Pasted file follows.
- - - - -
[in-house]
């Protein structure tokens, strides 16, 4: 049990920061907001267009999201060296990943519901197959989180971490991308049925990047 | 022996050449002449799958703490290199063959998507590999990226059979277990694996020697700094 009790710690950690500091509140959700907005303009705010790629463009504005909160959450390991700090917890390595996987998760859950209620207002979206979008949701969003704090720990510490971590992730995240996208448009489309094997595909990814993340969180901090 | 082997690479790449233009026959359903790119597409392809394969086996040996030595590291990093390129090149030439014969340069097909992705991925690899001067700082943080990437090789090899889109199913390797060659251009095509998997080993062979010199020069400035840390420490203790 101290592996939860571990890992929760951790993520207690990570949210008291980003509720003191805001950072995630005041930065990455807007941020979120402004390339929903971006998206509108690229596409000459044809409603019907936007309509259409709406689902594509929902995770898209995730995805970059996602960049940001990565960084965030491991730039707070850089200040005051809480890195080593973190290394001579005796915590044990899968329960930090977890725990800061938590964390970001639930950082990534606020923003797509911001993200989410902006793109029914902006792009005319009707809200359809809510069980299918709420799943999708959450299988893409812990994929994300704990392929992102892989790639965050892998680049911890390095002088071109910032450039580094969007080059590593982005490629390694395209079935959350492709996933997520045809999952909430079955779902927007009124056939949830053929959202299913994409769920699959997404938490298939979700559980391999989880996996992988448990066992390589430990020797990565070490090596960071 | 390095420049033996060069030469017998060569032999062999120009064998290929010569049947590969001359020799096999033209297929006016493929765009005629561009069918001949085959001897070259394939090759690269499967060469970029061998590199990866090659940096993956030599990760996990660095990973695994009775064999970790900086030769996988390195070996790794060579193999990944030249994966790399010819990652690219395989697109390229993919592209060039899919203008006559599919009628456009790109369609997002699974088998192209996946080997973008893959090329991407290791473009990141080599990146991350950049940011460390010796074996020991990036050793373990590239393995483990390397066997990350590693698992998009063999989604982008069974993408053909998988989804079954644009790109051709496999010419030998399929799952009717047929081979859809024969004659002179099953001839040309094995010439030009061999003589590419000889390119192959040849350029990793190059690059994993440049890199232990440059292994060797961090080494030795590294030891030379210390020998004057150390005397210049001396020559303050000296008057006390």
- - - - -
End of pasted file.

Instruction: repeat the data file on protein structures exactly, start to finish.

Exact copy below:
[in-house]
């Protein structure tokens, strides 16, 4: 049990920061907001267009999201060296990943519901197959989180971490991308049925990047 | 022996050449002449799958703490290199063959998507590999990226059979277990694996020697700094 009790710690950690500091509140959700907005303009705010790629463009504005909160959450390991700090917890390595996987998760859950209620207002979206979008949701969003704090720990510490971590992730995240996208448009489309094997595909990814993340969180901090 | 082997690479790449233009026959359903790119597409392809394969086996040996030595590291990093390129090149030439014969340069097909992705991925690899001067700082943080990437090789090899889109199913390797060659251009095509998997080993062979010199020069400035840390420490203790 101290592996939860571990890992929760951790993520207690990570949210008291980003509720003191805001950072995630005041930065990455807007941020979120402004390339929903971006998206509108690229596409000459044809409603019907936007309509259409709406689902594509929902995770898209995730995805970059996602960049940001990565960084965030491991730039707070850089200040005051809480890195080593973190290394001579005796915590044990899968329960930090977890725990800061938590964390970001639930950082990534606020923003797509911001993200989410902006793109029914902006792009005319009707809200359809809510069980299918709420799943999708959450299988893409812990994929994300704990392929992102892989790639965050892998680049911890390095002088071109910032450039580094969007080059590593982005490629390694395209079935959350492709996933997520045809999952909430079955779902927007009124056939949830053929959202299913994409769920699959997404938490298939979700559980391999989880996996992988448990066992390589430990020797990565070490090596960071 | 390095420049033996060069030469017998060569032999062999120009064998290929010569049947590969001359020799096999033209297929006016493929765009005629561009069918001949085959001897070259394939090759690269499967060469970029061998590199990866090659940096993956030599990760996990660095990973695994009775064999970790900086030769996988390195070996790794060579193999990944030249994966790399010819990652690219395989697109390229993919592209060039899919203008006559599919009628456009790109369609997002699974088998192209996946080997973008893959090329991407290791473009990141080599990146991350950049940011460390010796074996020991990036050793373990590239393995483990390397066997990350590693698992998009063999989604982008069974993408053909998988989804079954644009790109051709496999010419030998399929799952009717047929081979859809024969004659002179099953001839040309094995010439030009061999003589590419000889390119192959040849350029990793190059690059994993440049890199232990440059292994060797961090080494030795590294030891030379210390020998004057150390005397210049001396020559303050000296008057006390």